Finally, a general shift toward much greater reliance on offshore and long-range assets for fighting major wars would be very expensive. As a heuristic consider trading in the tactical component of the US Air Force for carrier-based air power. To match the sortie-rate, range, and firepower of 20 USAF air wings we would have to deploy approximately 45 additional big carriers, protected by surface battle groups and submarines. This implies quadrupling the size and budget of the Navy.
A substantial shift to off-shore or remote warfightng posture might make sense if we lived in a world where there were a half-dozen widely-separated theaters in which the United States might be compelled to fight big wars -- that is: wars as likely, as large, and as important to us as a Persian Gulf conflict. Similarly, if we lived in a world where all other nations were either our enemies or neutrals, we would need the capacity to fight wars without forward bases. But this isn't the world in which we live. The United States enjoys an ample cohort of allies, friends, and dependents. For the world's predominant military power to act as though this circumstance is ephemeral or as if it entails unacceptable limits is neither necessary nor wise.
4.2 Are peace operations un-American?
Peace operations are not about simply identifying an enemy, destroying it, and imposing one's will on a situation. Consensus plays a bigger part than in war -- both as an enabler of action and as a goal. Common aims are to contain, de-escalate, disarm, and defuse the "clash of wills." If the value of consensus and conflict containment as goals is depreciated, so will the value of peace operations.
On the cost side of the calculus: peace operations often entail protracted commitments -- years of involvement at some level rather than months. By their nature peace operations preclude decisive military solutions -- although the "finality" of war should not be overstated nor its lingering costs underestimated. Nonetheless, in a net cost-benefit analysis, the cost of peace operations to the United States is more immediate than their obvious benefits. If nothing else, this makes them politically problematic, especially for a nation with a significant isolationist current and a preference for quick, decisive results. Advocates of peace operations must recognize that the threshold for "commitment exhaustion" is relatively low, regardless of America's material capacity.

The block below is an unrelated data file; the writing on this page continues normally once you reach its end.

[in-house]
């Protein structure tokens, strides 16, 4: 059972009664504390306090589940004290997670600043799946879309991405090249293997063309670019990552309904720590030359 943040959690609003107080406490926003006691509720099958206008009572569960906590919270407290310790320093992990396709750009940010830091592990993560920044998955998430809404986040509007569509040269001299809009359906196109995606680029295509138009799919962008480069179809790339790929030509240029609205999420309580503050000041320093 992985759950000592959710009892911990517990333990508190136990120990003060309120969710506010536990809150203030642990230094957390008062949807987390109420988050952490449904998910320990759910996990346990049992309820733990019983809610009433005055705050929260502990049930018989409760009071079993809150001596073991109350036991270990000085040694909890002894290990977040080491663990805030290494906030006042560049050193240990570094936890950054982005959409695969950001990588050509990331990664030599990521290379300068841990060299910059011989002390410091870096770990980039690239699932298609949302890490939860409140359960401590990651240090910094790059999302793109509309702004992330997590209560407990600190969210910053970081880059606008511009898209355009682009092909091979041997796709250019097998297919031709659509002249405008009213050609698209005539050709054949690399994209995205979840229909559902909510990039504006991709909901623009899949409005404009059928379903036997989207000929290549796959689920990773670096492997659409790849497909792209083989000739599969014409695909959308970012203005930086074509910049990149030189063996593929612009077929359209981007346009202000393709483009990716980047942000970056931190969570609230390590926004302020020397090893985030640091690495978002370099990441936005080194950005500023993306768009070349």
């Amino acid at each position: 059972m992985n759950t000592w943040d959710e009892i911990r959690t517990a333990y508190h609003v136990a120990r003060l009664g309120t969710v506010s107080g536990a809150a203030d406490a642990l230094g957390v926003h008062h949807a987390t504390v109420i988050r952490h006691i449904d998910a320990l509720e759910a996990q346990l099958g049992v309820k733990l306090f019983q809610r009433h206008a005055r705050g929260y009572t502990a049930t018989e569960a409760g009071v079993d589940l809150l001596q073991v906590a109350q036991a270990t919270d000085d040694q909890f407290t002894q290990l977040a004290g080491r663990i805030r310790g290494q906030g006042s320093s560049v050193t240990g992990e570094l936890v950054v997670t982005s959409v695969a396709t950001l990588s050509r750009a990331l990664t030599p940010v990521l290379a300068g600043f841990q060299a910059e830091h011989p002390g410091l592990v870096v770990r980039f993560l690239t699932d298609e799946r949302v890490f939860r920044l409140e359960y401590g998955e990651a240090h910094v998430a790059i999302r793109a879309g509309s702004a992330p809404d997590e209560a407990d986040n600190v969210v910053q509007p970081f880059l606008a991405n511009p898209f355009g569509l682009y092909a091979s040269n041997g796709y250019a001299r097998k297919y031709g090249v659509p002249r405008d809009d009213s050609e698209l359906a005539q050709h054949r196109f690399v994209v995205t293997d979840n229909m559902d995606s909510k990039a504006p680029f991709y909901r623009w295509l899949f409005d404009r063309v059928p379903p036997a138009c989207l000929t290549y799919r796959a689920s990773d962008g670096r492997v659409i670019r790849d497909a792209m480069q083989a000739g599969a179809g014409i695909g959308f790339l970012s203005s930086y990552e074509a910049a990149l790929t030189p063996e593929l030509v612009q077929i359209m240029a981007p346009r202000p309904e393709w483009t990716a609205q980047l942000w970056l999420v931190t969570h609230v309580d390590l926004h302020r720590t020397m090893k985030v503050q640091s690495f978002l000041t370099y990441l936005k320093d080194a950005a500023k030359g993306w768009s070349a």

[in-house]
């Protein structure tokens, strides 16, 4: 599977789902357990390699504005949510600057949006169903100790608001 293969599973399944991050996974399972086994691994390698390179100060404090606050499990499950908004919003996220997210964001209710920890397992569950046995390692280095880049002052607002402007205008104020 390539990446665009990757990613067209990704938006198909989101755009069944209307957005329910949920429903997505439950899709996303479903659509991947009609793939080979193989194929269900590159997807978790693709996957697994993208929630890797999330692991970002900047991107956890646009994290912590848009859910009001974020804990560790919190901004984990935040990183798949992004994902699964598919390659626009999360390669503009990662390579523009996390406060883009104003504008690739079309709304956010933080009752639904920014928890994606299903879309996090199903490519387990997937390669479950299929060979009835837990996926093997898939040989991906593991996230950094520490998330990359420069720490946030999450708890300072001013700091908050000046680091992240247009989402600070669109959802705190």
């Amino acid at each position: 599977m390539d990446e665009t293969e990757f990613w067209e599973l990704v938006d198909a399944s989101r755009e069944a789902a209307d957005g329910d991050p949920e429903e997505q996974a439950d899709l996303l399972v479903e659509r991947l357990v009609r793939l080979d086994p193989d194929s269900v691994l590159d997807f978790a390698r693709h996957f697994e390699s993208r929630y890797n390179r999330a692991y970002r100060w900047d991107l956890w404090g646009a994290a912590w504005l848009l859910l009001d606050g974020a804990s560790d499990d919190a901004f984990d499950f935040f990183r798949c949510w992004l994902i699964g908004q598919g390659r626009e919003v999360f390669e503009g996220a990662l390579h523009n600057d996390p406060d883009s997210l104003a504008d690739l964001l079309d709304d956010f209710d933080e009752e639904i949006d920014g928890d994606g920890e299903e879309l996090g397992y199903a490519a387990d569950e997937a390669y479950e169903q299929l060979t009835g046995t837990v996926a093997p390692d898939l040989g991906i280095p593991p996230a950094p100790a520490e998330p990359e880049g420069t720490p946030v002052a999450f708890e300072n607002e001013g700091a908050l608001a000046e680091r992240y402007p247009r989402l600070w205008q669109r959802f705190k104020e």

One way to manage the problem of "over-commitment" is to cap the total number of troops that the United States is willing to have continuously deployed in contingency operations -- say, 50,000 troops. Exceeding this limit, even temporarily, to meet a new contingency would depend on the nature of the contingency and its relation to manifest security interests.
Two things that should not be done are (i) to rely on artificial time limits for operations -- these are self-defeating -- and (ii) to configure a subset of the US military as "peace operators". Although the mix of capabilities needed in peace operations is different than that needed in wars, there is substantial overlap in the types of capabilities needed. Peace operations are distinct from war but they may involve intervals of fighting and certainly involve the threat of combat. Thus, even tanks have a place in the peace operations arsenal.
While the recent discussion of peace operations has focused on the option of disengagement, other options are available that might improve the cost-benefit balance sheet. The recent experience of peace operations suggest that:
Notably, some of these proposals imply changing the form of our military engagement; increasing some forms and reducing others to make engagement more effective. Their thrust is to put policy on a more multilateral basis and to find a better balance between military and nonmilitary means. But the idea of reforming policy in either of these ways is not preseeently in political favor in the United States. This narrows the range of engagement options and suggests that today's debate over engagement is part of a wider one regarding multilateralism and the value of nonmilitary forms of engagement.